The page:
Those in the United States still trying to figure out how it would be possible for authorities in Brazil to railroad two innocent American pilots, and shift blame from their own misfeasance and malfeasance in running an air-traffic system, might have a look at some of the 170-plus comments attached to yesterday's innocuous post.
(Some of the most obscene ones and the direct death threats have been deleted).
Brazil is, famously, a thin-skinned country where politics are inexorably tied to public emotion, and where political skill is usually a matter of being able to manipulate that emotion. The Brazilian media are, famously, an integral part of that process.
Imagine trying to have a rational discourse in that climate. Imagine, as the two American pilots must, standing falsely accused in that climate.
On the other hand, you might note among yesterday's heated comments a good number of sensible, reasonable statements from other Brazilians, even when they disagree. And keep in mind that crazies are usually the first to react.
The National Transportation Safety Board, which knows exactly what happened on Sept. 29, is remiss in sitting on its hands and letting this farce play out in Brazil, meekly invoking garden-party protocol as an excuse for its silence.
The State Department's reaction has been effete and ineffectual since Sept. 30, when it sent a consul to Cuiaba who failed from day one to intervene in, or to even make the mildest of protests against, the illegal detention of the American pilots for what would turn out to be 71 days.
And what about the professional organizations? After some initial harrumphing about the dangers of criminalizing accidents, the International Air Line Pilots Association has gone to ground, strangely silent on articulating what every pilot who flies the Brazilian skies knows: that Brazil's aviation system is unsafe.
We haven't heard from the International Federation of Air Traffic Controllers since that organization roused itself many, many months ago to decry the unsafe conditions in Brazil's air traffic control system. [Later note: The air traffic controllers group has issued a statement that's available today. It's appended at the bottom of this post]
Nor have we heard from corporate and leisure travel agents in the United States and elsewhere who are blithely dispatching travelers into manifestly unsafe skies and an unsafe air-traffic system.
The death toll now exceeds 350 in two separate aviation accidents within 10 months, both eminently preventable, both caused by Brazil's inability and disinclination to develop an aviation system that ensures safe skies.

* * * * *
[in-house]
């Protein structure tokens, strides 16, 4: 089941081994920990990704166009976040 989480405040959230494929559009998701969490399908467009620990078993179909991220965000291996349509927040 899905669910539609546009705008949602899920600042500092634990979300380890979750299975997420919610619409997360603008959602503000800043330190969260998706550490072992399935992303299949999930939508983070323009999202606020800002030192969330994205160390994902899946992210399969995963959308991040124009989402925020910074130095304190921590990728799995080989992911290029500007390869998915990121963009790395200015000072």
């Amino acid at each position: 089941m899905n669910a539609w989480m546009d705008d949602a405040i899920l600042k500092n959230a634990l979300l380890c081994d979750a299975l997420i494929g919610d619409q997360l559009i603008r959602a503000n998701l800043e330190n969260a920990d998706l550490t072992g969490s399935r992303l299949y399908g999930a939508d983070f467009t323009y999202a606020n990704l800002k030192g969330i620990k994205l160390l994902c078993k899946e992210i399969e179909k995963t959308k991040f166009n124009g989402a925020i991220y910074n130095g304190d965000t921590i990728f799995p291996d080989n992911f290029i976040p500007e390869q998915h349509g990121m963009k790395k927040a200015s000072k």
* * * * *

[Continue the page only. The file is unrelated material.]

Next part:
It is time now for the world aviation community to summon the courage to speak. Before somebody else gets hurt.
Here is the statement issued yesterday by the International Federation of Air Traffic Controllers Associations:
"Air Safety Compromised in Brazil
IFATCA offers its condolences to the families of this tragic accident involving TAM, which
happened in Congonhas Airport in Sao Paolo. We received the news of this accident with horror,
but not total disbelief.
Following the mid-air collision in September 2006, this is yet another disastrous civil aviation
accident in Brazil in a short period. In both cases numerous warning signs, multiple risks and
safety relevant reports were ignored.
IFATCA has condemned the stance of the Brazilian Government to let the military FAB introduce its so called Plan B. This plan was to jail leaders of the air traffic controllers’ association and replace highly skilled and trained ATCOs by military air defense personnel who are neither
trained, nor qualified to control civilian traffic.
'How many more people will be killed before the Brazilian governments stops the FAB's live
experiments on the traveling public's safety?' says the President of IFATCA, Marc
The Brazilian government has focused much energy in chasing scapegoats
instead of re-engineering the necessary safety oversight and risk assessment to prevent
Brazilian civil aviation from falling into deeper chaos.
By delegating safety oversight, safety management and safety provision to the FAB, the Brazilian government is endangering the lives of the traveling public in Brazil. Warnings on the conditions at the airport in Congonhas have repeatedly been ignored by the authorities.
IFATCA urges the government of Brazil to stop the current repressive organizations of Air
Traffic Control and civil aviation in Brazil. Air safety is currently compromised and is a danger to the traveling public, the Brazilian economy and the credibility of the Brazilian state as a great
nation of this world. Continuing to ignore internationally agreed standards on Air Traffic
Management and Airport design (layout) will only lead to further hardship and possibly more
accidents,' warns the President of IFATCA.
IFATCA is the worldwide organization representing more than fifty thousand air traffic
controllers in over 130 countries. Amongst its goals are the promotion of safety,
efficiency and regularity in international air navigation and the protection and
safeguarding of the interests of the air traffic control profession.